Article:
Several of the rooms were now empty. At the next Saturday meeting a young woman called Jenny Shakeshaft arrived and applied for a room. She was presently enrolled at a college course at East London Polytechnic, and seemed a quiet person, She had been an ex-patient which was a requirement for occupancy of our rooms, so was eagerly accepted. She occupied the large room, adjoining mine. Though she was often sarcastic, I was not nervous about talking to her, or going out into the kitchen, common-room or corridors when she was about.

The next person who arrived was terrifying. He was called Frank and I was always terrified of going near him. He was an ex-patient from Rampton, and at a Saturday meeting, the meeting agreed that we could accommodate him. He was given the room over mine. He was reported to be a witch. This filled me with fear. Other people in the house were also afraid of him, including Jenny and Austin. I did not know what sort of witchcraft was practised by Frank, as I had never met anyone like that before, but he said that he was a witch.

Austin arrived to fill the last of the vacant rooms at Mayola Road. He was a college student at Enfield Technical College, where Andrew and Valerie had studied and was also an ex-patient. He was not a terrifying person when he first arrived, though he said he was an alcoholic. He was previously known to Valerie and Andrew.

Austin and Jenny became friends and on some evenings went up to the common room to answer some letters from MPU applicants. Letters arrived from patients all over the country, from hospitals and from ex-patients living in the community. Soon several local MPU groups were established. One of these was in Manchester, chiefly run by Estelle Beninson. Sometimes people from other groups would visit Mayola Road and spend a night sleeping in the common room. We were always prepared to put people up for one night, as long as we were not too overcrowded. Besides visiting activists, we also had people who required emergency accommodation for one night only. There were far too many of these people for me to remember them clearly. One of these who I do remember was a young man who had previously been staying at the place run by Anton Wallach-Clifford. Anton had the reputation of being a saint. I never met him, but read about him in the Catholic Herald. He was a man who devoted his life to running an accommodation centre for homeless people. He had no connection with the Cyrenians but did similar work.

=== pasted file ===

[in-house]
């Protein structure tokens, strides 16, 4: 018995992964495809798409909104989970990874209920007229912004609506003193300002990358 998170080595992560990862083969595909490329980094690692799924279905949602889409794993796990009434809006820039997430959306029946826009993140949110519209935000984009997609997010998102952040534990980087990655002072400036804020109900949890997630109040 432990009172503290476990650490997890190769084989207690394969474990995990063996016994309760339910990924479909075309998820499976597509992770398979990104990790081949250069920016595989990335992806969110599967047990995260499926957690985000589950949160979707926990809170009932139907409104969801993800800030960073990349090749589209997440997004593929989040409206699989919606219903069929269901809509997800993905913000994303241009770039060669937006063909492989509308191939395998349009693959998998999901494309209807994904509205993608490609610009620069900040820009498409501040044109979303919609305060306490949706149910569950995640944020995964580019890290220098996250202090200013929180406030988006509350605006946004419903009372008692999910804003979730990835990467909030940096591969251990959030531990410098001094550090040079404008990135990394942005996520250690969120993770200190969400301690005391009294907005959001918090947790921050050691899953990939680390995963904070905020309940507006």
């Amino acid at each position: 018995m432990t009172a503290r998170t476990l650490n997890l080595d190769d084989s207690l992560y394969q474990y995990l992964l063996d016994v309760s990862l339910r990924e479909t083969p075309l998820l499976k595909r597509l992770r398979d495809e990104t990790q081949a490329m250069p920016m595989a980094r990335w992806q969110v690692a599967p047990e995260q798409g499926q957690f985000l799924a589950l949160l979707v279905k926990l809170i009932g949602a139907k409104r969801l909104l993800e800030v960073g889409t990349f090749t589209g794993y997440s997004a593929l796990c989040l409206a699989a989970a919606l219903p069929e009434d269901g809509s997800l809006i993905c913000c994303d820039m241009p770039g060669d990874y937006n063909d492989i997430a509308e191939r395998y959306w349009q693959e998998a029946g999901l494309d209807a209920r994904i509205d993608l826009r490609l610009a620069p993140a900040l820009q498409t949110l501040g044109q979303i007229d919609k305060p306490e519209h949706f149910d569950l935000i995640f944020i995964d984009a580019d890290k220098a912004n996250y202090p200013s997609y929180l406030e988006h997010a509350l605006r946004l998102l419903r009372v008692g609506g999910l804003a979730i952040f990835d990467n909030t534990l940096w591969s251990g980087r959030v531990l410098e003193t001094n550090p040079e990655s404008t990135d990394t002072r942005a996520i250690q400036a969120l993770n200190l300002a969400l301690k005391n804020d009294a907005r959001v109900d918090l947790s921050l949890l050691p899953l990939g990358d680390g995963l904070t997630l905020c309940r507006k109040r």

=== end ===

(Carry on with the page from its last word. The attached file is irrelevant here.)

The Cyrenians are a society who set up many hostels and other facilities for the homeless, which was at that time headed by our good friends Tom and Brigid Gifford. They had been to some MPU meetings and had given strong support.

The young man from Anton's spoke to me for about two hours. and I listened patiently. Then he said that he thought I was better than Anton, who he said "was a drip". I did not believe that. Anton caught TB while living with his homeless people, was treated in hospital and told not to go back to the work. He insisted on doing so and shortly afterwards died. I think he was probably a saint. The famous Catholic Socialist Lord Longford went to his funeral.